Helping Patients With Spinal Stenosis Make a Treatment Decision: A Randomized Study Assessing The Benefits of Health Coaching (SST HCoach RCT)

This study has been completed.
Sponsor:
Information provided by (Responsible Party):
Dartmouth-Hitchcock Medical Center
ClinicalTrials.gov Identifier:
NCT01263678
First received: December 17, 2010
Last updated: August 1, 2013
Last verified: August 2013
  Purpose

Treatment options for lumbar spinal stenosis include surgical and non-surgical approaches. For most people, the decision depends on how bothered they are by their symptoms and how they feel about having surgery. Since individuals with the same clinical presentation may feel differently about their symptoms and how they view the benefits and harms of their options, there is no agreed upon "best"treatment. It has been shown that, for "preference-sensitive" decisions like this one, decision aids (tools that pair balanced, evidence-based information regarding treatment options with values clarification) improve patients'knowledge and realistic expectations, lower decisional conflict, increase patient involvement in decision making, decrease the number of undecided, and increase agreement between values and choice.1 The Spine Center, in collaboration with the Center for Shared Decision Making (CSDM) at Dartmouth Hitchcock Medical Center (DHMC), has been providing patients with decision aids (DAs) for several years.

Hypothesis:

Patients identified as having low literacy and/or high decisional conflict after viewing a video decision aid will show greater resolution of their decisional conflict, higher decision self-efficacy and less decision regret if a coaching intervention is paired with a video decision aid.

Decision support in the form of coaching develops patients'skills in preparing for a consultation and deliberating about their options.2 A study of women with abnormal uterine bleeding showed that pairing coaching with a DA helped patients clarify their values and preferences, reduced costs, and increased long term satisfaction.3 The investigators plan to assess the impact of coaching in patients with lumbar spinal stenosis who are referred to the CSDM for a video decision aid about their treatment options. The investigators are also interested to learn whether screening for low literacy and high decisional conflict can identify a subgroup of patients who are more likely to benefit from coaching.


Condition Intervention
Spinal Stenosis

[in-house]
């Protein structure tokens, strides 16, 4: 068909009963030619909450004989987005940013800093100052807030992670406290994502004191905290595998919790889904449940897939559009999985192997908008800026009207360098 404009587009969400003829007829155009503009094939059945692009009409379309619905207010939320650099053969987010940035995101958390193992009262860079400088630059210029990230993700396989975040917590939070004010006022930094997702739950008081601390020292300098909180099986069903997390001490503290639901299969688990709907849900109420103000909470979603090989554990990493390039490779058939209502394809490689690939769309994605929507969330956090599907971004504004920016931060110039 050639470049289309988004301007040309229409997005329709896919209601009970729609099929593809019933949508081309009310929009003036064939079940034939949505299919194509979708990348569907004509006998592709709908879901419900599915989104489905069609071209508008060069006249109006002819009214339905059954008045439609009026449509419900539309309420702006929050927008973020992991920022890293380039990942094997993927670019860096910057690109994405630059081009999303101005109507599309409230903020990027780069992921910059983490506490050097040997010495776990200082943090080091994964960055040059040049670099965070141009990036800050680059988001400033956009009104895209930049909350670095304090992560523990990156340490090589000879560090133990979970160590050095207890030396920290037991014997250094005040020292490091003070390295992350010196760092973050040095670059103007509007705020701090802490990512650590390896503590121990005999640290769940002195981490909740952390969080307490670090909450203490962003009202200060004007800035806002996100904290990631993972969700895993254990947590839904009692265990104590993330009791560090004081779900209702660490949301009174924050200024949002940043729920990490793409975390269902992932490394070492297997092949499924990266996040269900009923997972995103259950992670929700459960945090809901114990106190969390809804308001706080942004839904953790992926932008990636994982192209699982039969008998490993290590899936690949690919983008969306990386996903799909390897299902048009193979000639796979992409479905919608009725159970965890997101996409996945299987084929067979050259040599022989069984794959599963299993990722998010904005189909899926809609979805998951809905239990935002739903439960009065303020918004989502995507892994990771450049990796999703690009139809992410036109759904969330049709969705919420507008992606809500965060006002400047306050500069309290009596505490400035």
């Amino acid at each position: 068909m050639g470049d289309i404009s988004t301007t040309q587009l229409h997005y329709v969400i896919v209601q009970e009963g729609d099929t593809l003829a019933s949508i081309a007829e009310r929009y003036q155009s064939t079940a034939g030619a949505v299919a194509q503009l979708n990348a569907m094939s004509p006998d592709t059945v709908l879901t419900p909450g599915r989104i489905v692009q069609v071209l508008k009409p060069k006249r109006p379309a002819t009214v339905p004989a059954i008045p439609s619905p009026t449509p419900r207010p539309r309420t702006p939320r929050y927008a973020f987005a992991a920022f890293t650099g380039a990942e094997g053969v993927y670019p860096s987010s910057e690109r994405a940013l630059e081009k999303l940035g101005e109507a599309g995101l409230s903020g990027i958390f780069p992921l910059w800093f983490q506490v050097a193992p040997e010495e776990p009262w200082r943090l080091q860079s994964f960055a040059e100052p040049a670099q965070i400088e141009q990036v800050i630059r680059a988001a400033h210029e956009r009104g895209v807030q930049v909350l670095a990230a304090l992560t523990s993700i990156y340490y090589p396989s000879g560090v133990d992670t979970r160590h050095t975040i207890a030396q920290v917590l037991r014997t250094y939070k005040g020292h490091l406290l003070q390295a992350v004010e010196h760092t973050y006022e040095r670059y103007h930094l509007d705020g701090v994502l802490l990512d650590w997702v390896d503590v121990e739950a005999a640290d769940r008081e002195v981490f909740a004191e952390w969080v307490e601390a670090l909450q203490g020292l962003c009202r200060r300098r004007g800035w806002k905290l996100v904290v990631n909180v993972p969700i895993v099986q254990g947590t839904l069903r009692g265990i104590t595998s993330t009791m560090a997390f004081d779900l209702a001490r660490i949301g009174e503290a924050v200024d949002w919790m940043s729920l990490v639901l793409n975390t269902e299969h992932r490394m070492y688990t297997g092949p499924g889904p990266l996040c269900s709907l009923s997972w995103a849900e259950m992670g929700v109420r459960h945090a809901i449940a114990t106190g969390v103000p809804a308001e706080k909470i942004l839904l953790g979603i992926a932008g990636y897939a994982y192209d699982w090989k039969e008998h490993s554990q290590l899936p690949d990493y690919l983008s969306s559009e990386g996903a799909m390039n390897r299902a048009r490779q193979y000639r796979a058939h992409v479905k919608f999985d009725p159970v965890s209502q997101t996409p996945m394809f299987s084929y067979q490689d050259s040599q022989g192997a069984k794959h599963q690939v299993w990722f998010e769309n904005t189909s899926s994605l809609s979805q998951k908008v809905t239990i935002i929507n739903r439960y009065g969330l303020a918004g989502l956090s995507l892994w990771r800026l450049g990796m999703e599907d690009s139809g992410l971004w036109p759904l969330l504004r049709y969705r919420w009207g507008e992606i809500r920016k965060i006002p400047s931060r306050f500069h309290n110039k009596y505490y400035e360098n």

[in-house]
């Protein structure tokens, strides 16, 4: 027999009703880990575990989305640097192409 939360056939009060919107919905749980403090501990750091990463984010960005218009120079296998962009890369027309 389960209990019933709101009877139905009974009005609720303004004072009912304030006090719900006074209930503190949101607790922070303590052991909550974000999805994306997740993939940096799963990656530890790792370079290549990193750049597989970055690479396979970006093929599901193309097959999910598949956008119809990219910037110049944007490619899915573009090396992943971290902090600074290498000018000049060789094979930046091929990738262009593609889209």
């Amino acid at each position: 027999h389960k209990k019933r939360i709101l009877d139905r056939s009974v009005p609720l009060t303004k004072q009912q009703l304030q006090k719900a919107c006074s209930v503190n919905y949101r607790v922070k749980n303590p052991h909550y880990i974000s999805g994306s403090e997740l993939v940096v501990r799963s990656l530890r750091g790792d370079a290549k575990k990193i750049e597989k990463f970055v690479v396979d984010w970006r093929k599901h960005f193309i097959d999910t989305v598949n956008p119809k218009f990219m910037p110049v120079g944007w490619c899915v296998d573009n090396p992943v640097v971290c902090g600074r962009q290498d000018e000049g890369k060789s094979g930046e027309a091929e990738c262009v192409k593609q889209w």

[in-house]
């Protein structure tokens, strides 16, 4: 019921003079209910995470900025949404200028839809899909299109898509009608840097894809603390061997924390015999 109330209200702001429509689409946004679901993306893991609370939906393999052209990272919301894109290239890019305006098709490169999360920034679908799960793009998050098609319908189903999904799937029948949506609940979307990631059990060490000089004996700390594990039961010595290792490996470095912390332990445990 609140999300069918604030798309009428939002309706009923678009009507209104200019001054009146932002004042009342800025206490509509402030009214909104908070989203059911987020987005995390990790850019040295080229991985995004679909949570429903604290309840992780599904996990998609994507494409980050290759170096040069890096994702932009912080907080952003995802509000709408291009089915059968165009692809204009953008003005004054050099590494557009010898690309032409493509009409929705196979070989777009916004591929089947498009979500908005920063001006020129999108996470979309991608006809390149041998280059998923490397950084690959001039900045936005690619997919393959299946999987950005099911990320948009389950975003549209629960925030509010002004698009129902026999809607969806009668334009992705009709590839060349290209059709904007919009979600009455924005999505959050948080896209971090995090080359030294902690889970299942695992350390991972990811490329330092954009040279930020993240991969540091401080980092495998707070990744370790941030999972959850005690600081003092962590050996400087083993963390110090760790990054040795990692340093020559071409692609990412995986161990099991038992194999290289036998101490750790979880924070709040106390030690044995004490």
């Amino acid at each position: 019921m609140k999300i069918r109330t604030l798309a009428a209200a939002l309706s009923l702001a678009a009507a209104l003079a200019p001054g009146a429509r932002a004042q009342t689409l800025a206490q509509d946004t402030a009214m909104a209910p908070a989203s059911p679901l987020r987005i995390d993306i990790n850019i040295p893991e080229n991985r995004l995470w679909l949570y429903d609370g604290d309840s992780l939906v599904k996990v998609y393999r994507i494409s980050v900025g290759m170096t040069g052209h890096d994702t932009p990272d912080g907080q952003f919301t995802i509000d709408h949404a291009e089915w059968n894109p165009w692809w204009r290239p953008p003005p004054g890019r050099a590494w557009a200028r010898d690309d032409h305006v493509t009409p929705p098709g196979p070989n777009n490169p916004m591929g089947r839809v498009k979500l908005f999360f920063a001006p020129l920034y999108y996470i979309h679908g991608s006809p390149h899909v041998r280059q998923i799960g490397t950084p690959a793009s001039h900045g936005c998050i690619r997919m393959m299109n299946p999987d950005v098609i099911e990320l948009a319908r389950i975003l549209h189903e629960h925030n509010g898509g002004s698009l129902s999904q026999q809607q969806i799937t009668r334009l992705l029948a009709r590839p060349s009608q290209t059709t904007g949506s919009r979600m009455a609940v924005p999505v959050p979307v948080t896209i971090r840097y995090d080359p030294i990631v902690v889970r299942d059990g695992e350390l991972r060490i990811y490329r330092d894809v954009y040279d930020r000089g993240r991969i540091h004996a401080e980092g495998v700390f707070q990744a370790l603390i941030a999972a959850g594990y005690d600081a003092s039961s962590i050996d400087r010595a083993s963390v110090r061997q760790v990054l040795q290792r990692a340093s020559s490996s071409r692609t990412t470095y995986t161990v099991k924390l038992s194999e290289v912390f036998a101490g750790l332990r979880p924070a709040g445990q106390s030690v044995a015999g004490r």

Behavioral: Coaching
Other: Usual Care

Study Type: Interventional
Study Design: Allocation: Randomized
Intervention Model: Parallel Assignment
Masking: Open Label
Primary Purpose: Health Services Research

Resource links provided by NLM:


Further study details as provided by Dartmouth-Hitchcock Medical Center:

Primary Outcome Measures:
  • Assess the impact of decision coaching, following a specialty consultation for lumbar spinal stenosis [ Time Frame: 1 year ] [ Designated as safety issue: No ]
    1. Assess the impact of decision coaching, following a specialty consultation for lumbar spinal stenosis, on levels of decisional conflict.
    2. Assess the impact of decision coaching on decision self-efficacy, the number of treatment decision-related clinical contacts, treatment follow-through and decision regret.
    3. Determine whether we can develop a tool that will allow us to identify patients most likely to benefit from coaching and develop a process to provide coaching to patients who need help making treatment decisions.


Enrollment: 199
Study Start Date: November 2010
Study Completion Date: May 2013
Primary Completion Date: May 2013 (Final data collection date for primary outcome measure)
Arms Assigned Interventions
Non-Coaching
Usual care for patients with a diagnosis of spinal stenosis after viewing a DA and completing a survey.
Other: Usual Care
Patient views DA and completes post DA survey.
Coaching
Patients randomized to coaching group will receive one week post viewing of Decisional Aid.
Behavioral: Coaching
Decision support coaching will be provided after the participant has viewed the decision aid

  Eligibility

Ages Eligible for Study:   18 Years and older
Genders Eligible for Study:   Both
Accepts Healthy Volunteers:   No
Criteria

Inclusion Criteria:

  • English Speaking
  • Adults over 18

Exclusion Criteria:

  • Non-English Speaking
  • Anyone under the age of 18
  • Prisoners
  Contacts and Locations
Choosing to participate in a study is an important personal decision. Talk with your doctor and family members or friends about deciding to join a study. To learn more about this study, you or your doctor may contact the study research staff using the Contacts provided below. For general information, see Learn About Clinical Studies.

Please refer to this study by its ClinicalTrials.gov identifier: NCT01263678

Locations
United States, New Hampshire
Dartmouth-Hitchcock Medical Center
Lebanon, New Hampshire, United States, 03756
Sponsors and Collaborators
Dartmouth-Hitchcock Medical Center
Investigators
Principal Investigator: Jon D Lurie, M.D. Dartmouth-Hitchcock Medical Center
  More Information

No publications provided

Responsible Party: Dartmouth-Hitchcock Medical Center
ClinicalTrials.gov Identifier: NCT01263678     History of Changes
Other Study ID Numbers: 22508
Study First Received: December 17, 2010
Last Updated: August 1, 2013
Health Authority: United States: Institutional Review Board

Keywords provided by Dartmouth-Hitchcock Medical Center:
Decisional Conflict
Coaching
Decisional Regret

Additional relevant MeSH terms:
Constriction, Pathologic
Spinal Stenosis
Pathological Conditions, Anatomical
Spinal Diseases
Bone Diseases
Musculoskeletal Diseases

ClinicalTrials.gov processed this record on October 19, 2014